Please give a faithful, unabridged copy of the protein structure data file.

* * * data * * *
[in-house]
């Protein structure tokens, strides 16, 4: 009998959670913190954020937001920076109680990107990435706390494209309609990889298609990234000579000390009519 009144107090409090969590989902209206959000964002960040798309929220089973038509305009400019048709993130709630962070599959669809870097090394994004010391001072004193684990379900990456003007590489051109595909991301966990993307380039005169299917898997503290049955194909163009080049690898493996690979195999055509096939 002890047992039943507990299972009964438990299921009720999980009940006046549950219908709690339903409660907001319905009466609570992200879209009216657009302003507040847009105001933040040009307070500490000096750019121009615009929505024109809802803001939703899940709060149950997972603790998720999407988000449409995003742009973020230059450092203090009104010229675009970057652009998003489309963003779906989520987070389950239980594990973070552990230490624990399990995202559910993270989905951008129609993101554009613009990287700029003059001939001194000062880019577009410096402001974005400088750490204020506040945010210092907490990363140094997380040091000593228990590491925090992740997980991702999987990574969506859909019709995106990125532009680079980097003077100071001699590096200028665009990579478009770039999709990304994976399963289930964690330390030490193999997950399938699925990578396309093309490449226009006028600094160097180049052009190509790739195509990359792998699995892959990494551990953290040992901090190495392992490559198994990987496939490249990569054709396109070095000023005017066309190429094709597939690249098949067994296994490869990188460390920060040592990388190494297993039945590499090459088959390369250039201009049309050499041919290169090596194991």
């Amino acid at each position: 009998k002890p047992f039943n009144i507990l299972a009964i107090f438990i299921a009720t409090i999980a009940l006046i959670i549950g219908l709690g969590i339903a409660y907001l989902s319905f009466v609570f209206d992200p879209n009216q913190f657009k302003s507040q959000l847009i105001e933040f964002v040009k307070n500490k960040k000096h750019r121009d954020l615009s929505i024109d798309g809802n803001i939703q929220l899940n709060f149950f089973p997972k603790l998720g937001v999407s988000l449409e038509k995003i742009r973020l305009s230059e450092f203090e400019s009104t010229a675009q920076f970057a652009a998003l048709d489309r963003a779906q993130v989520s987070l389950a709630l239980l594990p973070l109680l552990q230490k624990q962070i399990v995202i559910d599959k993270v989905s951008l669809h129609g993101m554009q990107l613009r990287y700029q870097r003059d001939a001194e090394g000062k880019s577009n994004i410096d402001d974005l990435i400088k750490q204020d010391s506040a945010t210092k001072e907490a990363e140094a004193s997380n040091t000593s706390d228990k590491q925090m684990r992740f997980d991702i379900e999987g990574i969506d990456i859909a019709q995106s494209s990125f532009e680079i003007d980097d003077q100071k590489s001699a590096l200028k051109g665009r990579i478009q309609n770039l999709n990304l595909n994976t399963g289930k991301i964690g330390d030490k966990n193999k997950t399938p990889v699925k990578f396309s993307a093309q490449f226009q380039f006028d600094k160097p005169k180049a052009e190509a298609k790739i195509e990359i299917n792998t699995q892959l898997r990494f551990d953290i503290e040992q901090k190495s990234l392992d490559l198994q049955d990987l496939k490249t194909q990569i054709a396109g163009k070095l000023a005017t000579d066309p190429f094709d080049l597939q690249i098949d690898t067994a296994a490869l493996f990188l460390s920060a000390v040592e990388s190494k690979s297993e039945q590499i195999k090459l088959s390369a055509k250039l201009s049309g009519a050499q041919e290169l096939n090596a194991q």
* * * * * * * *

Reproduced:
[in-house]
């Protein structure tokens, strides 16, 4: 009998959670913190954020937001920076109680990107990435706390494209309609990889298609990234000579000390009519 009144107090409090969590989902209206959000964002960040798309929220089973038509305009400019048709993130709630962070599959669809870097090394994004010391001072004193684990379900990456003007590489051109595909991301966990993307380039005169299917898997503290049955194909163009080049690898493996690979195999055509096939 002890047992039943507990299972009964438990299921009720999980009940006046549950219908709690339903409660907001319905009466609570992200879209009216657009302003507040847009105001933040040009307070500490000096750019121009615009929505024109809802803001939703899940709060149950997972603790998720999407988000449409995003742009973020230059450092203090009104010229675009970057652009998003489309963003779906989520987070389950239980594990973070552990230490624990399990995202559910993270989905951008129609993101554009613009990287700029003059001939001194000062880019577009410096402001974005400088750490204020506040945010210092907490990363140094997380040091000593228990590491925090992740997980991702999987990574969506859909019709995106990125532009680079980097003077100071001699590096200028665009990579478009770039999709990304994976399963289930964690330390030490193999997950399938699925990578396309093309490449226009006028600094160097180049052009190509790739195509990359792998699995892959990494551990953290040992901090190495392992490559198994990987496939490249990569054709396109070095000023005017066309190429094709597939690249098949067994296994490869990188460390920060040592990388190494297993039945590499090459088959390369250039201009049309050499041919290169090596194991």
């Amino acid at each position: 009998k002890p047992f039943n009144i507990l299972a009964i107090f438990i299921a009720t409090i999980a009940l006046i959670i549950g219908l709690g969590i339903a409660y907001l989902s319905f009466v609570f209206d992200p879209n009216q913190f657009k302003s507040q959000l847009i105001e933040f964002v040009k307070n500490k960040k000096h750019r121009d954020l615009s929505i024109d798309g809802n803001i939703q929220l899940n709060f149950f089973p997972k603790l998720g937001v999407s988000l449409e038509k995003i742009r973020l305009s230059e450092f203090e400019s009104t010229a675009q920076f970057a652009a998003l048709d489309r963003a779906q993130v989520s987070l389950a709630l239980l594990p973070l109680l552990q230490k624990q962070i399990v995202i559910d599959k993270v989905s951008l669809h129609g993101m554009q990107l613009r990287y700029q870097r003059d001939a001194e090394g000062k880019s577009n994004i410096d402001d974005l990435i400088k750490q204020d010391s506040a945010t210092k001072e907490a990363e140094a004193s997380n040091t000593s706390d228990k590491q925090m684990r992740f997980d991702i379900e999987g990574i969506d990456i859909a019709q995106s494209s990125f532009e680079i003007d980097d003077q100071k590489s001699a590096l200028k051109g665009r990579i478009q309609n770039l999709n990304l595909n994976t399963g289930k991301i964690g330390d030490k966990n193999k997950t399938p990889v699925k990578f396309s993307a093309q490449f226009q380039f006028d600094k160097p005169k180049a052009e190509a298609k790739i195509e990359i299917n792998t699995q892959l898997r990494f551990d953290i503290e040992q901090k190495s990234l392992d490559l198994q049955d990987l496939k490249t194909q990569i054709a396109g163009k070095l000023a005017t000579d066309p190429f094709d080049l597939q690249i098949d690898t067994a296994a490869l493996f990188l460390s920060a000390v040592e990388s190494k690979s297993e039945q590499i195999k090459l088959s390369a055509k250039l201009s049309g009519a050499q041919e290169l096939n090596a194991q």